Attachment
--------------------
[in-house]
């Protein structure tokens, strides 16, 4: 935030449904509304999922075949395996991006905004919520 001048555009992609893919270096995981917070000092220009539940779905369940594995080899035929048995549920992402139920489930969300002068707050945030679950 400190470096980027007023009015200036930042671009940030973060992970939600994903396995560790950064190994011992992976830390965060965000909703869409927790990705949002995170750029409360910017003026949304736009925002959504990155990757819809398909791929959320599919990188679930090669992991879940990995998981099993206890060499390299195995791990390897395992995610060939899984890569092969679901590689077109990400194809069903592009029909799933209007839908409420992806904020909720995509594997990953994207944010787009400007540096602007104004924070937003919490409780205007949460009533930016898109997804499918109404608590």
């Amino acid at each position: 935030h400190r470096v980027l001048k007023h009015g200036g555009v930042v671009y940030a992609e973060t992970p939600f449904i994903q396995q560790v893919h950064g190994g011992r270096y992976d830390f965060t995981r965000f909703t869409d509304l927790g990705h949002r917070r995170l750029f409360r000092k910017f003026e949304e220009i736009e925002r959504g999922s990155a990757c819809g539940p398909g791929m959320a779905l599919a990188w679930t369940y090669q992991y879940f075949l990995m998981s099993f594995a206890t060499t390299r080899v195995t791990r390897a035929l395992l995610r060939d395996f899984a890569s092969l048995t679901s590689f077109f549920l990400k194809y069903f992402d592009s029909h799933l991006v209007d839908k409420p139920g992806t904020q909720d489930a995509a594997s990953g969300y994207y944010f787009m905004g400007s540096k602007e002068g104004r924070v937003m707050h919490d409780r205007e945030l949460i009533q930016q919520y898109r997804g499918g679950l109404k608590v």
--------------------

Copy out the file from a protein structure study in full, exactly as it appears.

[in-house]
């Protein structure tokens, strides 16, 4: 935030449904509304999922075949395996991006905004919520 001048555009992609893919270096995981917070000092220009539940779905369940594995080899035929048995549920992402139920489930969300002068707050945030679950 400190470096980027007023009015200036930042671009940030973060992970939600994903396995560790950064190994011992992976830390965060965000909703869409927790990705949002995170750029409360910017003026949304736009925002959504990155990757819809398909791929959320599919990188679930090669992991879940990995998981099993206890060499390299195995791990390897395992995610060939899984890569092969679901590689077109990400194809069903592009029909799933209007839908409420992806904020909720995509594997990953994207944010787009400007540096602007104004924070937003919490409780205007949460009533930016898109997804499918109404608590």
């Amino acid at each position: 935030h400190r470096v980027l001048k007023h009015g200036g555009v930042v671009y940030a992609e973060t992970p939600f449904i994903q396995q560790v893919h950064g190994g011992r270096y992976d830390f965060t995981r965000f909703t869409d509304l927790g990705h949002r917070r995170l750029f409360r000092k910017f003026e949304e220009i736009e925002r959504g999922s990155a990757c819809g539940p398909g791929m959320a779905l599919a990188w679930t369940y090669q992991y879940f075949l990995m998981s099993f594995a206890t060499t390299r080899v195995t791990r390897a035929l395992l995610r060939d395996f899984a890569s092969l048995t679901s590689f077109f549920l990400k194809y069903f992402d592009s029909h799933l991006v209007d839908k409420p139920g992806t904020q909720d489930a995509a594997s990953g969300y994207y944010f787009m905004g400007s540096k602007e002068g104004r924070v937003m707050h919490d409780r205007e945030l949460i009533q930016q919520y898109r997804g499918g679950l109404k608590v």